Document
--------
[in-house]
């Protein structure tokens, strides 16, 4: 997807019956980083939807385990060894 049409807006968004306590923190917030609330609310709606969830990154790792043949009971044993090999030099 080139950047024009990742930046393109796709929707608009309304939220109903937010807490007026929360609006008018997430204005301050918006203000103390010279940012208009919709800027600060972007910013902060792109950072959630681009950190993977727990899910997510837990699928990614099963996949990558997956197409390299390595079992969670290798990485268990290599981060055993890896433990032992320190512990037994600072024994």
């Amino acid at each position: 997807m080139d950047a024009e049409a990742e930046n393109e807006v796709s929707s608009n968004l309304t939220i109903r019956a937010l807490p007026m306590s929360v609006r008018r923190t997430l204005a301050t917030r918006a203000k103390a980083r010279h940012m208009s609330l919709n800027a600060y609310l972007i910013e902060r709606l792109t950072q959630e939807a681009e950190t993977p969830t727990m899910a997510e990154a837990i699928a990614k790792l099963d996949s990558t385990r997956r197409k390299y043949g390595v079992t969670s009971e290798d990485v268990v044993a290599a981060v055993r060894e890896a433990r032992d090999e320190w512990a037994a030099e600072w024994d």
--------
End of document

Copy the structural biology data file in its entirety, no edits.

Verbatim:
[in-house]
């Protein structure tokens, strides 16, 4: 997807019956980083939807385990060894 049409807006968004306590923190917030609330609310709606969830990154790792043949009971044993090999030099 080139950047024009990742930046393109796709929707608009309304939220109903937010807490007026929360609006008018997430204005301050918006203000103390010279940012208009919709800027600060972007910013902060792109950072959630681009950190993977727990899910997510837990699928990614099963996949990558997956197409390299390595079992969670290798990485268990290599981060055993890896433990032992320190512990037994600072024994």
């Amino acid at each position: 997807m080139d950047a024009e049409a990742e930046n393109e807006v796709s929707s608009n968004l309304t939220i109903r019956a937010l807490p007026m306590s929360v609006r008018r923190t997430l204005a301050t917030r918006a203000k103390a980083r010279h940012m208009s609330l919709n800027a600060y609310l972007i910013e902060r709606l792109t950072q959630e939807a681009e950190t993977p969830t727990m899910a997510e990154a837990i699928a990614k790792l099963d996949s990558t385990r997956r197409k390299y043949g390595v079992t969670s009971e290798d990485v268990v044993a290599a981060v055993r060894e890896a433990r032992d090999e320190w512990a037994a030099e600072w024994d």